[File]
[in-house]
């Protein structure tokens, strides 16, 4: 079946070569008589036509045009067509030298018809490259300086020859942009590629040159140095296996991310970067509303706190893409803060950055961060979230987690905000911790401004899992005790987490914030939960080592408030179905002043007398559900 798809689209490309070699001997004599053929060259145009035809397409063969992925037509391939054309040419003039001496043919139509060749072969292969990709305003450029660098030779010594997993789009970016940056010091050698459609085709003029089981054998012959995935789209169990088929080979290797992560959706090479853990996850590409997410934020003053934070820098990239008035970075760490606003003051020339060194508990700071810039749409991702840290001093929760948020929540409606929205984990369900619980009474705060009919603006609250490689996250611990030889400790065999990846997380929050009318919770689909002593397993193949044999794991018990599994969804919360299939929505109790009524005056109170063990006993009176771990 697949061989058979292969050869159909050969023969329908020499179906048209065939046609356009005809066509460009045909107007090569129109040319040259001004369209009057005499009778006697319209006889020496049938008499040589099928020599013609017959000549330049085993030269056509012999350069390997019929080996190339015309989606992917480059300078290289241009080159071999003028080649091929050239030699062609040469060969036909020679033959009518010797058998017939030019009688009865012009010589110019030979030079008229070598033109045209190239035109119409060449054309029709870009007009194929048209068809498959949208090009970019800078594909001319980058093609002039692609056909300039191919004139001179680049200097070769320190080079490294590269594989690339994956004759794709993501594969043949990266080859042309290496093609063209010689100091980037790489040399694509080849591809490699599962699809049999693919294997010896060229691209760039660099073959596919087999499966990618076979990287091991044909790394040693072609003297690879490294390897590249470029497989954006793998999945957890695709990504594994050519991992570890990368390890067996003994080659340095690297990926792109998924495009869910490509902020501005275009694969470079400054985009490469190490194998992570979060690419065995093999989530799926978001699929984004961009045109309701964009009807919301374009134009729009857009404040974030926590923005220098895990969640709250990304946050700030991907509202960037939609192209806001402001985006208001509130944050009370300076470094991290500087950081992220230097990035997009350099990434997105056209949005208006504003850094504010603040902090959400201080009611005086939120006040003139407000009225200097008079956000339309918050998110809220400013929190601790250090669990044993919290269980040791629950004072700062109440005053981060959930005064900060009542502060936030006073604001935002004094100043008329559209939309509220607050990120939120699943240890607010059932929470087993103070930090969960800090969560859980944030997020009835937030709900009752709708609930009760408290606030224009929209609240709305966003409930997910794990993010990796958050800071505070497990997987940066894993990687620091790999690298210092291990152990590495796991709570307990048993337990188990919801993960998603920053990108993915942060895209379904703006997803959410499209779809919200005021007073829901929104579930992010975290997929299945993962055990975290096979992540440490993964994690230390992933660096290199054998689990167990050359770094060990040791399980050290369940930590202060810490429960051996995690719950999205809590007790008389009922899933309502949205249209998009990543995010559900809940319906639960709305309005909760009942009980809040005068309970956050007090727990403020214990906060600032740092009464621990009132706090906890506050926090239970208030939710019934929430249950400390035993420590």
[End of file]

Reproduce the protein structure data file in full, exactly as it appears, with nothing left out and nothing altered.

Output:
[in-house]
């Protein structure tokens, strides 16, 4: 079946070569008589036509045009067509030298018809490259300086020859942009590629040159140095296996991310970067509303706190893409803060950055961060979230987690905000911790401004899992005790987490914030939960080592408030179905002043007398559900 798809689209490309070699001997004599053929060259145009035809397409063969992925037509391939054309040419003039001496043919139509060749072969292969990709305003450029660098030779010594997993789009970016940056010091050698459609085709003029089981054998012959995935789209169990088929080979290797992560959706090479853990996850590409997410934020003053934070820098990239008035970075760490606003003051020339060194508990700071810039749409991702840290001093929760948020929540409606929205984990369900619980009474705060009919603006609250490689996250611990030889400790065999990846997380929050009318919770689909002593397993193949044999794991018990599994969804919360299939929505109790009524005056109170063990006993009176771990 697949061989058979292969050869159909050969023969329908020499179906048209065939046609356009005809066509460009045909107007090569129109040319040259001004369209009057005499009778006697319209006889020496049938008499040589099928020599013609017959000549330049085993030269056509012999350069390997019929080996190339015309989606992917480059300078290289241009080159071999003028080649091929050239030699062609040469060969036909020679033959009518010797058998017939030019009688009865012009010589110019030979030079008229070598033109045209190239035109119409060449054309029709870009007009194929048209068809498959949208090009970019800078594909001319980058093609002039692609056909300039191919004139001179680049200097070769320190080079490294590269594989690339994956004759794709993501594969043949990266080859042309290496093609063209010689100091980037790489040399694509080849591809490699599962699809049999693919294997010896060229691209760039660099073959596919087999499966990618076979990287091991044909790394040693072609003297690879490294390897590249470029497989954006793998999945957890695709990504594994050519991992570890990368390890067996003994080659340095690297990926792109998924495009869910490509902020501005275009694969470079400054985009490469190490194998992570979060690419065995093999989530799926978001699929984004961009045109309701964009009807919301374009134009729009857009404040974030926590923005220098895990969640709250990304946050700030991907509202960037939609192209806001402001985006208001509130944050009370300076470094991290500087950081992220230097990035997009350099990434997105056209949005208006504003850094504010603040902090959400201080009611005086939120006040003139407000009225200097008079956000339309918050998110809220400013929190601790250090669990044993919290269980040791629950004072700062109440005053981060959930005064900060009542502060936030006073604001935002004094100043008329559209939309509220607050990120939120699943240890607010059932929470087993103070930090969960800090969560859980944030997020009835937030709900009752709708609930009760408290606030224009929209609240709305966003409930997910794990993010990796958050800071505070497990997987940066894993990687620091790999690298210092291990152990590495796991709570307990048993337990188990919801993960998603920053990108993915942060895209379904703006997803959410499209779809919200005021007073829901929104579930992010975290997929299945993962055990975290096979992540440490993964994690230390992933660096290199054998689990167990050359770094060990040791399980050290369940930590202060810490429960051996995690719950999205809590007790008389009922899933309502949205249209998009990543995010559900809940319906639960709305309005909760009942009980809040005068309970956050007090727990403020214990906060600032740092009464621990009132706090906890506050926090239970208030939710019934929430249950400390035993420590």